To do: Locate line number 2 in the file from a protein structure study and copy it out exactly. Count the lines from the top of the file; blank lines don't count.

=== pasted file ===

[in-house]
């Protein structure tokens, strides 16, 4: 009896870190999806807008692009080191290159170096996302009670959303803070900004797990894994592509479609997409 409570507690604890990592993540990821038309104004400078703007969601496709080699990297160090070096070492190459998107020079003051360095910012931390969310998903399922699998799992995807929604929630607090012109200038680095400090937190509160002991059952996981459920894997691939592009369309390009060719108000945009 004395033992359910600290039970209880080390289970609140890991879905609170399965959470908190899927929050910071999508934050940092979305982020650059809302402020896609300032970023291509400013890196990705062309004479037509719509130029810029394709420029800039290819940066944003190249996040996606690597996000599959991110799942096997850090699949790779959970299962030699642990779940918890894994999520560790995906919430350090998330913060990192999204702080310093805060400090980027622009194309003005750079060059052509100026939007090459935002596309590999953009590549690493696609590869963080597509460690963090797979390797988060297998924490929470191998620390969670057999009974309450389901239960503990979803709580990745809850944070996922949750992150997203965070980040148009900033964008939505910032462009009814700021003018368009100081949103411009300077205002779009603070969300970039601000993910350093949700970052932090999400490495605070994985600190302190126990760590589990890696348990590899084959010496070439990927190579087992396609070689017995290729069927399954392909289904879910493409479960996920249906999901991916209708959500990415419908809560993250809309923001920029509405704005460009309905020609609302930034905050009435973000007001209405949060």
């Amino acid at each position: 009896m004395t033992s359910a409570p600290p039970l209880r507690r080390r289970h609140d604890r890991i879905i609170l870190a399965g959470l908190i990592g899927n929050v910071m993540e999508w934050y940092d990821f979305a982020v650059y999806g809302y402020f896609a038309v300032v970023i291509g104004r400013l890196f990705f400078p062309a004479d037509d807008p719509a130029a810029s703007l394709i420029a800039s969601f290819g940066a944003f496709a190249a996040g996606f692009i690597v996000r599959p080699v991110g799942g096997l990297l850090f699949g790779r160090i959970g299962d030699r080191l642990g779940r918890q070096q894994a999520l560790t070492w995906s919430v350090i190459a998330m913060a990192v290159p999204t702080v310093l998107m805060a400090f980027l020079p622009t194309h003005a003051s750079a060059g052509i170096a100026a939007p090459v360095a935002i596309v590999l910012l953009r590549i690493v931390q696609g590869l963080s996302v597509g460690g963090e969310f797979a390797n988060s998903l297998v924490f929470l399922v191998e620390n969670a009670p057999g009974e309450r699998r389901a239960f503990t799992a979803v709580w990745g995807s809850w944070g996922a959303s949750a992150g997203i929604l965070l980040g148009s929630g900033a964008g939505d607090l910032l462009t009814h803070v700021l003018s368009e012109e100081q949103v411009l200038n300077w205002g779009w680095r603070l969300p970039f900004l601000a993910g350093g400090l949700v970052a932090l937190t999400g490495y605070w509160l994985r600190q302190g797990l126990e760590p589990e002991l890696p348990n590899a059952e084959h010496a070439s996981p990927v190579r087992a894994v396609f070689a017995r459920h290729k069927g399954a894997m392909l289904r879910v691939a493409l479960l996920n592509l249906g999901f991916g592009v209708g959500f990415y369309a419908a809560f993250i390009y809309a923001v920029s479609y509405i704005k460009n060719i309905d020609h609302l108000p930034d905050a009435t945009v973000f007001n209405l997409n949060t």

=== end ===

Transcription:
């Protein structure tokens, strides 16, 4: 009896870190999806807008692009080191290159170096996302009670959303803070900004797990894994592509479609997409 409570507690604890990592993540990821038309104004400078703007969601496709080699990297160090070096070492190459998107020079003051360095910012931390969310998903399922699998799992995807929604929630607090012109200038680095400090937190509160002991059952996981459920894997691939592009369309390009060719108000945009 004395033992359910600290039970209880080390289970609140890991879905609170399965959470908190899927929050910071999508934050940092979305982020650059809302402020896609300032970023291509400013890196990705062309004479037509719509130029810029394709420029800039290819940066944003190249996040996606690597996000599959991110799942096997850090699949790779959970299962030699642990779940918890894994999520560790995906919430350090998330913060990192999204702080310093805060400090980027622009194309003005750079060059052509100026939007090459935002596309590999953009590549690493696609590869963080597509460690963090797979390797988060297998924490929470191998620390969670057999009974309450389901239960503990979803709580990745809850944070996922949750992150997203965070980040148009900033964008939505910032462009009814700021003018368009100081949103411009300077205002779009603070969300970039601000993910350093949700970052932090999400490495605070994985600190302190126990760590589990890696348990590899084959010496070439990927190579087992396609070689017995290729069927399954392909289904879910493409479960996920249906999901991916209708959500990415419908809560993250809309923001920029509405704005460009309905020609609302930034905050009435973000007001209405949060």